Hairy Ball Theorem

Another fun theorem from  is the Hairy Ball Theorem. It states that given a ball with hairs all over it, it is impossible to comb the hairs continuously and have all the hairs lay flat. Some hair must be sticking straight up!

A more formal version says that any continuous tangent vector field on the must have a point where the vector is zero.

Is the same true on a torus?

Presentation Suggestions:
Draw a picture of a sphere on the board, and have students think together with you how trying to draw a non-zero vector field would cause “problem points”, where the field is not continuous.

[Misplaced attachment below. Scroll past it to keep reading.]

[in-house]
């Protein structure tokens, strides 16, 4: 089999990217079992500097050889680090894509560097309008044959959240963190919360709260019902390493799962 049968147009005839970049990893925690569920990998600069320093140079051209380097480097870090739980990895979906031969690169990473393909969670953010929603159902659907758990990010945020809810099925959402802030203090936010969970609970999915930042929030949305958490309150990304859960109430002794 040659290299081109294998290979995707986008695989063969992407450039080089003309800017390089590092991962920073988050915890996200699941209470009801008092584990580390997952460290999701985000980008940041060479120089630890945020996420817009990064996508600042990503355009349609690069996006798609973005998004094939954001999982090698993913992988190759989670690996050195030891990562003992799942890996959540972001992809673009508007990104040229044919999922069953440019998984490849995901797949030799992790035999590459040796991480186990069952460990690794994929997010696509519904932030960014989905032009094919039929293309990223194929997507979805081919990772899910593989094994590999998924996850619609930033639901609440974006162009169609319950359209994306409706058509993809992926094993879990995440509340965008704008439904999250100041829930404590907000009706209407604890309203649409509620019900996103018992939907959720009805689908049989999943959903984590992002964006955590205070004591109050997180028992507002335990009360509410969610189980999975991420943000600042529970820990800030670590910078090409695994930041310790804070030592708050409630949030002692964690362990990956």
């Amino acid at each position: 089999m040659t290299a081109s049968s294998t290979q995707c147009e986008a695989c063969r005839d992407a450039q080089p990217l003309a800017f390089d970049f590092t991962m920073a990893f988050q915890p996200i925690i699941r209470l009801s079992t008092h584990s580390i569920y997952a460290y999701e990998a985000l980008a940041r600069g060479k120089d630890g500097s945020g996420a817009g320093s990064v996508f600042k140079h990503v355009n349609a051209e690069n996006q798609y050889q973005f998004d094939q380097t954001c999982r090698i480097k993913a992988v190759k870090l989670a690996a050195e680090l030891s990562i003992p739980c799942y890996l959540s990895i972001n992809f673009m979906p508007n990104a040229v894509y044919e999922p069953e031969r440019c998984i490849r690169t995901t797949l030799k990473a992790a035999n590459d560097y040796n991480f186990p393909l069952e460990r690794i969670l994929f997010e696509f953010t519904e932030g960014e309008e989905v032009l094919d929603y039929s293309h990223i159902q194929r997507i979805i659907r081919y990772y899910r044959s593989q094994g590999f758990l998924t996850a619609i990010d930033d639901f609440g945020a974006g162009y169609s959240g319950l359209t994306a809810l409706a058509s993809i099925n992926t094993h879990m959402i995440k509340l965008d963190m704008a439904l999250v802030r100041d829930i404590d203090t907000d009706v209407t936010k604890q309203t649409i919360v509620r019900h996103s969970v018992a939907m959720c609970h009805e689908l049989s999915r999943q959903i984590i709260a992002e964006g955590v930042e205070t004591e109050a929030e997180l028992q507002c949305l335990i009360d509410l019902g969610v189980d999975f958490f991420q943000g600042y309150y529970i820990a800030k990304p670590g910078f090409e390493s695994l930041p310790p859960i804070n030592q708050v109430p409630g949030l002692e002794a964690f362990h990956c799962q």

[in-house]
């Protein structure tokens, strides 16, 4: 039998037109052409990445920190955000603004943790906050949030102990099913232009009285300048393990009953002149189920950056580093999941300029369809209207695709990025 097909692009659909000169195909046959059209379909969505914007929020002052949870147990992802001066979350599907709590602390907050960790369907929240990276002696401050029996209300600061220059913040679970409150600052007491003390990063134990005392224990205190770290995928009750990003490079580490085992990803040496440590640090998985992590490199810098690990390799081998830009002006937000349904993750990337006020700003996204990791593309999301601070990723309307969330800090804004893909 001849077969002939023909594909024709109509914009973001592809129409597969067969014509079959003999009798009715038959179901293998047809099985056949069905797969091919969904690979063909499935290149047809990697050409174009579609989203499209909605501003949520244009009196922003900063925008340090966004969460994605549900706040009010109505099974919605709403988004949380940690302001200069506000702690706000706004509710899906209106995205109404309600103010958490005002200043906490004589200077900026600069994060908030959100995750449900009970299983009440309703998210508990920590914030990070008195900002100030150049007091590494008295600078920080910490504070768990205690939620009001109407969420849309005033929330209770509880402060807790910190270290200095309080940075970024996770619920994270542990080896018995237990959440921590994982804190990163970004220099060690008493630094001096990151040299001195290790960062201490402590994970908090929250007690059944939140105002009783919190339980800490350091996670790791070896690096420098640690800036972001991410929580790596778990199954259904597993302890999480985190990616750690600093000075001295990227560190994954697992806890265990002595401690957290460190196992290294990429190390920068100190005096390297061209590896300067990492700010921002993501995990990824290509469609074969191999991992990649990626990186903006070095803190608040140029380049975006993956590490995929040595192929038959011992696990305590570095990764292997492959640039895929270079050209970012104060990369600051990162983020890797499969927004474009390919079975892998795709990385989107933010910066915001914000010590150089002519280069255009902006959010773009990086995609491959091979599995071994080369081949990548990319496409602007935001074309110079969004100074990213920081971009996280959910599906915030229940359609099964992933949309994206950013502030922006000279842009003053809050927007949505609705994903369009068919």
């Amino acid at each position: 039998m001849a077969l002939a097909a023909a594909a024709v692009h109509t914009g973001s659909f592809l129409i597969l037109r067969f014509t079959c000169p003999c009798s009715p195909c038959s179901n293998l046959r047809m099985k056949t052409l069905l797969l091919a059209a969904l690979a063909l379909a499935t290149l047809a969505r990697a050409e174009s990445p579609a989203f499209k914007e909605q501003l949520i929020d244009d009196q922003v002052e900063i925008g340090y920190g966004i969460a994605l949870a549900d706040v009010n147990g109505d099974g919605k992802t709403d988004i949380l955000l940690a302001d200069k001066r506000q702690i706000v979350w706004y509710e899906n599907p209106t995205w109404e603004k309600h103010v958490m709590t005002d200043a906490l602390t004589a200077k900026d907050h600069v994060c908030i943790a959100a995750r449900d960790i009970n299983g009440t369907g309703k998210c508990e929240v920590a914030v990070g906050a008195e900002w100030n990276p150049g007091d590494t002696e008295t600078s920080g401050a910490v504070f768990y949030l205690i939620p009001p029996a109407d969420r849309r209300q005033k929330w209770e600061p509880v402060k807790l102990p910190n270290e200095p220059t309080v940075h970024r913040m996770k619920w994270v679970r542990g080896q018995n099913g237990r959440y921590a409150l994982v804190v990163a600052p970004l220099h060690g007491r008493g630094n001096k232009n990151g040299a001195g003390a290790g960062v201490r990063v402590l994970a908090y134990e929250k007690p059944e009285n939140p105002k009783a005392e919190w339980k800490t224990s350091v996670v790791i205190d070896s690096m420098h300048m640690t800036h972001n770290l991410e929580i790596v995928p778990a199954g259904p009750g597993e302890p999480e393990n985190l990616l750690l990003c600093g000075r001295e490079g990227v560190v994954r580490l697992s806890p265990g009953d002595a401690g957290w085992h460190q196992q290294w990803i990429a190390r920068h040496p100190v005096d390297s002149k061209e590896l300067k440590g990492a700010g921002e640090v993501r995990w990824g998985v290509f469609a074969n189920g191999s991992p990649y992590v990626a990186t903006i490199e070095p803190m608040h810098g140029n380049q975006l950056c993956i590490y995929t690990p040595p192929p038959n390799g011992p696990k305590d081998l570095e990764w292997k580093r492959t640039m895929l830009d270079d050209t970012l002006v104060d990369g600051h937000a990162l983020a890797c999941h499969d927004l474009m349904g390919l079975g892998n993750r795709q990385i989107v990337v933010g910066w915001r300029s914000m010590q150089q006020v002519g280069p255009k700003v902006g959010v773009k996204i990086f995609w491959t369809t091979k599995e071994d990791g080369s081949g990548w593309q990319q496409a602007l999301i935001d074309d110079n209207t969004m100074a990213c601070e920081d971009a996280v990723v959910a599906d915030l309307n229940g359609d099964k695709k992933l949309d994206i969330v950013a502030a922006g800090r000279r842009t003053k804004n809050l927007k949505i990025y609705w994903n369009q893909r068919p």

The Math Behind the Fact:
If you've done the Fun Fact on the Euler characteristic, students will find it very surprising that the number of “problem points” of a vector field on a surface is related to the Euler characteristic of that surface! Namely, every point has an “index” that describes how many times the vector field rotates in a neighborhood of the problem point. The sum of the indices of all the vector fields will be the Euler characteristic. Since the torus has 0, it is possible to have a vector field on it without any “problem points”.

A related Fun Fact is the Ham Sandwich Theorem.

How to Cite this Page: 
Su, Francis E., et al. “Hairy Ball Theorem.” Math Fun Facts. <>.

Fun Fact suggested by:
Francis Su

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